At left: Donna Damon with Pilot crackers at the Doughty Island Market on Great Chebeague Island, where the crackers are a hot topic of conversation.
Staff photos by Doug Jones
At right: The cracker. Residents of Chebeague Island say Nabisco's Crown Pilot crackers are part of the island's unique culture. The crackers are in the family of unleavened breads sailors once took to the sea.
At left: Donna Miller Damon, left, and Sylvia Ross discuss the texture of the discontinued Nabisco's Crown Pilot cracker at Doughty's Island Market on Great Chebeague Island. Damon has appeared on ''CBS Sunday Morning'' to get Nabisco to resume making the cracker.
''I couldn't consider eating any kind of a chowder without a pilot cracker in the house,'' said Ross, 64, a native of Chebeague Island. ''They go together. To me, chowder and pilot crackers are like bacon and eggs.''
The Nabisco Biscuit Co. and its predecessors had made the staple cracker of coastal New England for 204 years when the company decided last May to stop producing the crackers.
Pilot crackers were discontinued along with about 300 other products as part of a worldwide restructuring of Nabisco Inc., the parent company of Nabisco Biscuit Co. The hard, plain, flat, rectangular biscuits were a ''niche product,'' sold in relatively small numbers only in Maine, Massachusetts and New Hampshire, said Ann Smith, the company's marketing director.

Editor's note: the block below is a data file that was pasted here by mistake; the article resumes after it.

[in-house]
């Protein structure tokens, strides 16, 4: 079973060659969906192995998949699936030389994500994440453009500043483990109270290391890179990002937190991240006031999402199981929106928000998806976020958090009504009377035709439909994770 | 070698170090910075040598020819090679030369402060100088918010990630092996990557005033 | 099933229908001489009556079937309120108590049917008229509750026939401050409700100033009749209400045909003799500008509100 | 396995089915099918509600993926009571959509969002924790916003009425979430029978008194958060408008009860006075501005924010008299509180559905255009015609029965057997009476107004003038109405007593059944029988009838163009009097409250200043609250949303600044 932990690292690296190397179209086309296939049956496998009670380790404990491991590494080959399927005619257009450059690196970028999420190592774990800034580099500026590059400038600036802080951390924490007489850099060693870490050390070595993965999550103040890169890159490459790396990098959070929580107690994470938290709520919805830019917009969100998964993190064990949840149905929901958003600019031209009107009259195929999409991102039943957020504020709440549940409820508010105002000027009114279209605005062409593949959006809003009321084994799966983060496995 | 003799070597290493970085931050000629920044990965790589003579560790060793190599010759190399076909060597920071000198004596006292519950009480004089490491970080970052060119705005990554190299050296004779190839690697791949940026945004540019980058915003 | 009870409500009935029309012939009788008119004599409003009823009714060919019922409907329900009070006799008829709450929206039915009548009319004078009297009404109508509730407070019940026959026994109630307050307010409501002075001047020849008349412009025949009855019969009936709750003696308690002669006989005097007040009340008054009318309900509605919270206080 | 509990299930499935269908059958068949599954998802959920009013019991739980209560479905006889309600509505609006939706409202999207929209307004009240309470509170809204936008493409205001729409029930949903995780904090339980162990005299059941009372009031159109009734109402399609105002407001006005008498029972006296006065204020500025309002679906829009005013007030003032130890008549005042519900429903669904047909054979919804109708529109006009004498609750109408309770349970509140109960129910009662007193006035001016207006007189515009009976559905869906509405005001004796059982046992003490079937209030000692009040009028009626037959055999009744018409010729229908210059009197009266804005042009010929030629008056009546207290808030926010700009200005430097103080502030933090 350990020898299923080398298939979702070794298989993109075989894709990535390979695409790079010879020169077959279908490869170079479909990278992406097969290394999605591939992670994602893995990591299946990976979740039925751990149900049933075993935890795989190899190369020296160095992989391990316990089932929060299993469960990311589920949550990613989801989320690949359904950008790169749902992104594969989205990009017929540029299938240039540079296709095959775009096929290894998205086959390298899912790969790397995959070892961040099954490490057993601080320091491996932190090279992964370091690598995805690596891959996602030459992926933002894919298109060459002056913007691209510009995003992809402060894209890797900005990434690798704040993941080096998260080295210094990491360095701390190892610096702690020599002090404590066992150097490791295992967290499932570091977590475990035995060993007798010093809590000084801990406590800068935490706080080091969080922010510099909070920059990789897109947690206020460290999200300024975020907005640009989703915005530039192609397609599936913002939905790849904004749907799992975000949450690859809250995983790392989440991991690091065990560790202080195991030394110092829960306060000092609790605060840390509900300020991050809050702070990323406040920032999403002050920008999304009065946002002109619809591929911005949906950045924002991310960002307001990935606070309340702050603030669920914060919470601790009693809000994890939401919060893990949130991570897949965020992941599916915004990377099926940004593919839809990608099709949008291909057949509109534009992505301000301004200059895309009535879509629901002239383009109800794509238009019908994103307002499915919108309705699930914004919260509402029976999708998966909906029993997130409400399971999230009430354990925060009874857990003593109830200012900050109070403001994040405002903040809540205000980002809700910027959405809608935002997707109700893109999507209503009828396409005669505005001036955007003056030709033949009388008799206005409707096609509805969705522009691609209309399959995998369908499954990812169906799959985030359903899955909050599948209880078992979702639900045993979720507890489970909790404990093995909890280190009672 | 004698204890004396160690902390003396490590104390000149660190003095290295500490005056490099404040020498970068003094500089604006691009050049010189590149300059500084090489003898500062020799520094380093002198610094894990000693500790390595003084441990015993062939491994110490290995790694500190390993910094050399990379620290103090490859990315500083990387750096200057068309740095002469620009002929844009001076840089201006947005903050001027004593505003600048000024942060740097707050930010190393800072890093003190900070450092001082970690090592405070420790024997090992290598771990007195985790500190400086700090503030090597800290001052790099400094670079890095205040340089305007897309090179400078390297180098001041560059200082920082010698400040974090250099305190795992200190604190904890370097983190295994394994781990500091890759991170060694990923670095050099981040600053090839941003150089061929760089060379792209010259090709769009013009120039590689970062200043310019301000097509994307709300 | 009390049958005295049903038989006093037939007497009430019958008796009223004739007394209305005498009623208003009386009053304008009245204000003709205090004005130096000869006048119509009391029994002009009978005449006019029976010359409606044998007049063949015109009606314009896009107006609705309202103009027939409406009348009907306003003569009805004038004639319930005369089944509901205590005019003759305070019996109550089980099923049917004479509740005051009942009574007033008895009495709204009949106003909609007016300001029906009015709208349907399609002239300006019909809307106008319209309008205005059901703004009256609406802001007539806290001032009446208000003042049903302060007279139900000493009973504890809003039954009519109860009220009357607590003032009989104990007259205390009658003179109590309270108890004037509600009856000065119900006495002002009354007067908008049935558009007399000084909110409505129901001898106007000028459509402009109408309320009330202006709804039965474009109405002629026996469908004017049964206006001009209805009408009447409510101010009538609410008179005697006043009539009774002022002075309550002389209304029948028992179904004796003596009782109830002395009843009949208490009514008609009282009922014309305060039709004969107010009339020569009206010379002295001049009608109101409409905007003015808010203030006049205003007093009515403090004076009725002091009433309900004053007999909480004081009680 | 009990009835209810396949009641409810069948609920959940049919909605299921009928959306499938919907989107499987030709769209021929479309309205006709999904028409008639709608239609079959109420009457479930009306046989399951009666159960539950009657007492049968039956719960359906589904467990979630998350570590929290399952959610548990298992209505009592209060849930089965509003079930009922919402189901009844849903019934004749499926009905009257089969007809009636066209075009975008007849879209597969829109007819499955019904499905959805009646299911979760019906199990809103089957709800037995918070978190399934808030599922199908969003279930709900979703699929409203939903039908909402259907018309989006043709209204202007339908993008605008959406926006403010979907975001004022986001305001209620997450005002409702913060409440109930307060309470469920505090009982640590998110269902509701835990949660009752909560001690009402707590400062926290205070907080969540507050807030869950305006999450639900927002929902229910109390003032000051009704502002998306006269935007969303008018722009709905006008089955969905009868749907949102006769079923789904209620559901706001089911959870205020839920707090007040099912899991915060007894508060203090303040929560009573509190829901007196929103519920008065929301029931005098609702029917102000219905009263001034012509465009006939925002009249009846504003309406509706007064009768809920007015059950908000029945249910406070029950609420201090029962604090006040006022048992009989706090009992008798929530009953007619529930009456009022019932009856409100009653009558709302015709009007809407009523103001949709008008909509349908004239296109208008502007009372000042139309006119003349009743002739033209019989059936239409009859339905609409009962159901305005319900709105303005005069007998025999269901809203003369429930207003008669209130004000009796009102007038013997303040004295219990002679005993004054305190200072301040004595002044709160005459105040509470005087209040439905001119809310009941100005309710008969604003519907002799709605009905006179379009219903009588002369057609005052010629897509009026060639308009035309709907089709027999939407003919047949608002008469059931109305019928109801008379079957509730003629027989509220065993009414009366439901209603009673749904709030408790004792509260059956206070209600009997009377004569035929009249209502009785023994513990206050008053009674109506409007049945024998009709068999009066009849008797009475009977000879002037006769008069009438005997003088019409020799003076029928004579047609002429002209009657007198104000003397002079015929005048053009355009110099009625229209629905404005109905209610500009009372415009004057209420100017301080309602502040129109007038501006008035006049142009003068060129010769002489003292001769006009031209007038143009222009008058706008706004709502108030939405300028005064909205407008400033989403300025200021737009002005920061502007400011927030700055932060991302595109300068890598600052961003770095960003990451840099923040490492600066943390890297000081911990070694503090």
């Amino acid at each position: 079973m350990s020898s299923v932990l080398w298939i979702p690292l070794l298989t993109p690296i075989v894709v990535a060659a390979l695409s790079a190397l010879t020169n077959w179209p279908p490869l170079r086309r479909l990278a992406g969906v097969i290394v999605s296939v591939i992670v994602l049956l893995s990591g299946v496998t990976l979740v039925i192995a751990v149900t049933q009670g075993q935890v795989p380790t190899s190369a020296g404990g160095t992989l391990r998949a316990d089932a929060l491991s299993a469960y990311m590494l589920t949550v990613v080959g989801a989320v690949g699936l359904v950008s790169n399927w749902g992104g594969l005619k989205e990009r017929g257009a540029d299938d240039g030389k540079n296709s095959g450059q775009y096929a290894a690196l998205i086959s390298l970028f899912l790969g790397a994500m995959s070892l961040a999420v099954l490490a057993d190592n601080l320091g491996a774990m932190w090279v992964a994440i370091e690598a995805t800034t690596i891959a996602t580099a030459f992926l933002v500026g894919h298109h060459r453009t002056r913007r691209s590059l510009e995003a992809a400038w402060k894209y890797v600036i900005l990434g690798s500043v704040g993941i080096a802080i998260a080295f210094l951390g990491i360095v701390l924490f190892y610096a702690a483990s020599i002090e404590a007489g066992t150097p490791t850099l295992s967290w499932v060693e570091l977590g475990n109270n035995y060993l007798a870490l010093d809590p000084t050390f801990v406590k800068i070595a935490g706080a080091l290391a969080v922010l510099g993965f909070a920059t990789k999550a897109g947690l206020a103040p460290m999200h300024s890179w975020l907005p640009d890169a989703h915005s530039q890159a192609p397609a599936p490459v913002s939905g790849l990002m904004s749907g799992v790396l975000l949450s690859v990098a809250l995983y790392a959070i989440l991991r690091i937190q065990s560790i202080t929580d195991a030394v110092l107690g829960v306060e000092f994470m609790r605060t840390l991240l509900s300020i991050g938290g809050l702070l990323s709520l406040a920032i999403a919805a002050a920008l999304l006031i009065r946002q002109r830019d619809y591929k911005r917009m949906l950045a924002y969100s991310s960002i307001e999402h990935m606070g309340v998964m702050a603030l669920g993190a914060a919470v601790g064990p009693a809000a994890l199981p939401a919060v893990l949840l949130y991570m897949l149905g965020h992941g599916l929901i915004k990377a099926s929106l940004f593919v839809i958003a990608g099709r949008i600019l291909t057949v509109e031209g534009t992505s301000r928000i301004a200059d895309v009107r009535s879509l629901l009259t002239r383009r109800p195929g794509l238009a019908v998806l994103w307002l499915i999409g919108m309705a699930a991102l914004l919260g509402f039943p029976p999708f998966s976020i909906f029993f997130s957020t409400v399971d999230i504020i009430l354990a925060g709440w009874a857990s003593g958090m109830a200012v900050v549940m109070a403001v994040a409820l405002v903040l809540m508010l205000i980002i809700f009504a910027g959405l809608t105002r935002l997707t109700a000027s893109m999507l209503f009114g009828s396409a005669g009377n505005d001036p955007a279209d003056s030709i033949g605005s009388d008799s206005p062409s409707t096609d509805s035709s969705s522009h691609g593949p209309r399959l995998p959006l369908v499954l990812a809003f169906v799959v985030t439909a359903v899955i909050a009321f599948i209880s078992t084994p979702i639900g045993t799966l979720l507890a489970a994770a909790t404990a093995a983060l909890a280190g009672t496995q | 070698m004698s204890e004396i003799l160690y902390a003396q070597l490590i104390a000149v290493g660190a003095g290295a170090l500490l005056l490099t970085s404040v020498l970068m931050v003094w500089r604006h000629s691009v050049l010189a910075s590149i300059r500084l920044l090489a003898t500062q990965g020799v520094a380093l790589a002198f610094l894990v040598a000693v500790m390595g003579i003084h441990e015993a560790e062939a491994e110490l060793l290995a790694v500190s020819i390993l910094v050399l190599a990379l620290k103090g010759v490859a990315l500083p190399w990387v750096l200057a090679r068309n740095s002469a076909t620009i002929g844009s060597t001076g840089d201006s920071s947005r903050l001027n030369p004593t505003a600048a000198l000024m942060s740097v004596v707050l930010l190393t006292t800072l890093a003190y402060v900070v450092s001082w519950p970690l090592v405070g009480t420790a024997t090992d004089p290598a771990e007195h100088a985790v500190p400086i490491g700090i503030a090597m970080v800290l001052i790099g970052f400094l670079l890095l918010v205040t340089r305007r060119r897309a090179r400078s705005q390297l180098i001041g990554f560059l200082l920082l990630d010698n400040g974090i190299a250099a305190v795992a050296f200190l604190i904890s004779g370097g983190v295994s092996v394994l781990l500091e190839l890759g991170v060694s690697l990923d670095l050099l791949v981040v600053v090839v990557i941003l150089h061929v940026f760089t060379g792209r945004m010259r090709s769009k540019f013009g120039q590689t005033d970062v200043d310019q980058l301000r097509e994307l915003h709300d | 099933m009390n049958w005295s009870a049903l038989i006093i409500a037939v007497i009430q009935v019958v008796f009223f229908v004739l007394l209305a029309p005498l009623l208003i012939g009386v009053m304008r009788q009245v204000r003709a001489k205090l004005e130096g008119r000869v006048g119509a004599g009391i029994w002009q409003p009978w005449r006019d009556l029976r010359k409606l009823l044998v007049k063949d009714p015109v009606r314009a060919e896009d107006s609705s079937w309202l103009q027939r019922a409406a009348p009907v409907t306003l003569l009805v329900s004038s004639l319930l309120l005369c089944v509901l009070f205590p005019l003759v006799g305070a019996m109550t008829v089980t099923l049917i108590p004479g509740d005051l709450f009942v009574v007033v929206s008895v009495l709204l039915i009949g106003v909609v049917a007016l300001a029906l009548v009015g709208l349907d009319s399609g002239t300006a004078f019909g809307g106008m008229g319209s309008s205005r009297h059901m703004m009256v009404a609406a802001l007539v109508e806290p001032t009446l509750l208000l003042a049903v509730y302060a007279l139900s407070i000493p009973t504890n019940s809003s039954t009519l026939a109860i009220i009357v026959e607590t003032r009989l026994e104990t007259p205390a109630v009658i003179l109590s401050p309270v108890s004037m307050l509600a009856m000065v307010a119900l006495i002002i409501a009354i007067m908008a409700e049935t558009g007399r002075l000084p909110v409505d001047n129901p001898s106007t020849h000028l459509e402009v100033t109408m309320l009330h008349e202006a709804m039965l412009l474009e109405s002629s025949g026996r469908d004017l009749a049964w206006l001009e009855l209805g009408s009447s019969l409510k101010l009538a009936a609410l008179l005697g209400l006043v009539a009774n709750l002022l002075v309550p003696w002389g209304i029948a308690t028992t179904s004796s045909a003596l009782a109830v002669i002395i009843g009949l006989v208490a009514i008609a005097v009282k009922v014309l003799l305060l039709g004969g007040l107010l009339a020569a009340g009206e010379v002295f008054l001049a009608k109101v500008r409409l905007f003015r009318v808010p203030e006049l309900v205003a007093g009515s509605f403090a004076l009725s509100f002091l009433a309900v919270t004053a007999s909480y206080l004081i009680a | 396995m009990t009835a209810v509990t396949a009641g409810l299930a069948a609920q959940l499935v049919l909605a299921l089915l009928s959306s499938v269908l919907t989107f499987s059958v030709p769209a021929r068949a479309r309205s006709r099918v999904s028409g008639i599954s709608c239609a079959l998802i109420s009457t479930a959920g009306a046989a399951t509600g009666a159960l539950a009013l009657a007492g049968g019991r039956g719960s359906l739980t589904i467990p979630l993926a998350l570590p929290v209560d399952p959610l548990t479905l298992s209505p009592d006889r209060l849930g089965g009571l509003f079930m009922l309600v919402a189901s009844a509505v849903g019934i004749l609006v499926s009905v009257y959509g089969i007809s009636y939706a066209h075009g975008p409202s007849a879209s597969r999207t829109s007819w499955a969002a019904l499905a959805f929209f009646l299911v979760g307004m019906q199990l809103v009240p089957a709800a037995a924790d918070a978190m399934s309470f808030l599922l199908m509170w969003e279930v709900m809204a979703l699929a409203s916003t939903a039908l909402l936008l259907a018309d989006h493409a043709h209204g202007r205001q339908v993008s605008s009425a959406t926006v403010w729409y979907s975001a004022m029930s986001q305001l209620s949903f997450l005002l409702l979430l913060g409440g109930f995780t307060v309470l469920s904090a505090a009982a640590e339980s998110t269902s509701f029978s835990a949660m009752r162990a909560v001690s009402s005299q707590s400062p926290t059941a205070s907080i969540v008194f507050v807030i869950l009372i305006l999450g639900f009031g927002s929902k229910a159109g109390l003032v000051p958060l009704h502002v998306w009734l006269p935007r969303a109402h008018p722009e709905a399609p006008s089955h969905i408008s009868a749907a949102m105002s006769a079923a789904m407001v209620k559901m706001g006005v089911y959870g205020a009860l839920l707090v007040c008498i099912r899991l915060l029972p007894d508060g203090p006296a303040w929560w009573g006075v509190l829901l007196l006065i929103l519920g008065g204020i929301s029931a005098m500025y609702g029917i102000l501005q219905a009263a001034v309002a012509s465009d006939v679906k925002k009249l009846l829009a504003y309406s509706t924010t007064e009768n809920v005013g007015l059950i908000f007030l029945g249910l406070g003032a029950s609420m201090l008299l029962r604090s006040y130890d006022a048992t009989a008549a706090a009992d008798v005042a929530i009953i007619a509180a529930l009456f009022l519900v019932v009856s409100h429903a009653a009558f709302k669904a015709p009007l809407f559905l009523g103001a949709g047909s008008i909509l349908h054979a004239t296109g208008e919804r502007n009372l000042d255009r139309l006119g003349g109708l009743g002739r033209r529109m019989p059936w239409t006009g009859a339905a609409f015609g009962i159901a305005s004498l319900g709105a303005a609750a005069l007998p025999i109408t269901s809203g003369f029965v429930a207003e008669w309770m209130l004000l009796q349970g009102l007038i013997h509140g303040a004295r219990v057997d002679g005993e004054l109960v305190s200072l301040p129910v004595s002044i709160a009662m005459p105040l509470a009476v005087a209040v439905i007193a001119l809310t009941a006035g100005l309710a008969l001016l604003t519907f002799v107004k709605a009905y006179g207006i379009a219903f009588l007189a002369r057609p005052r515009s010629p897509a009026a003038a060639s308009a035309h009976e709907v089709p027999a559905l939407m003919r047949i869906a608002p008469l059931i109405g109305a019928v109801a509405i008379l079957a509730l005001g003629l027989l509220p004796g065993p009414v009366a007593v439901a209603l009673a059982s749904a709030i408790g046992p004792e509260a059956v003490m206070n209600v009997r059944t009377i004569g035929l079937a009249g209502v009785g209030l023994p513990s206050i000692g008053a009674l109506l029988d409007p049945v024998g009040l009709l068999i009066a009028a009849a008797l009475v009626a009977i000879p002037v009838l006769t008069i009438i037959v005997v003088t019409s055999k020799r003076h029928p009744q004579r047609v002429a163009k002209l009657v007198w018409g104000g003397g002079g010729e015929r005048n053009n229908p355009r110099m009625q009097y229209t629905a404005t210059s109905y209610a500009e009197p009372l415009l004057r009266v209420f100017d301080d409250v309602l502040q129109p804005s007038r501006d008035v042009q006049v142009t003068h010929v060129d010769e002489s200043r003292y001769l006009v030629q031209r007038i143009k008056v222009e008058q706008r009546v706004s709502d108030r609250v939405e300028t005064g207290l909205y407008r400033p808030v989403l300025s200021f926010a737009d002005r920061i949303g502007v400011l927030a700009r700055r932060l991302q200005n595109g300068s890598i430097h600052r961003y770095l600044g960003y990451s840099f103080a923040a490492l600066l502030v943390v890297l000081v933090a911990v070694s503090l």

But now the New Jersey company is ''considering very strongly'' resuming production of the Crown Pilot crackers, Smith said Friday. She said Nabisco has received about 300 calls from consumers since last Sunday.
That was when Donna Miller Damon, 46, an islander determined to save pilot crackers, appeared on ''CBS Sunday Morning'' along with a couple of other Maine aficionados of Crown Pilot crackers. They were interviewed by a Maine humorist, Tim Sample, who hosts a regular Maine segment on the show and also loves pilot crackers.
Damon's appearance on the network television show, which has 5 million viewers nationwide, was one of the latest efforts in her campaign to get Nabisco, New England's prime supplier of pilot crackers, to change its mind.
Damon, whose roots on this Casco Bay island of 335 year-round residents date back to 1756, said she began her battle last summer because her parents, who are in their 80s, were sad they couldn't buy pilot crackers anymore.
The crackers are in the hardtack family, which was an unleavened bread sailors took to sea, according to Sandra Oliver, a food historian on Islesboro, who cooked a chowder with pilot crackers on the Sunday morning program. She said the name derives from pilot bread, which was a kind of ship's biscuit.
The crackers aren't just for chowder, but are often eaten crumbled with milk, spread with butter or peanut butter or in a host of other imaginative ways.
But pilot crackers are more than just food, says Damon, a free-lance writer and local historian.
She said they are an important part of New England's cultural heritage. The more she thought about it, she said, the more she felt angry at Nabisco's willingness to sacrifice tradition for the bottom line.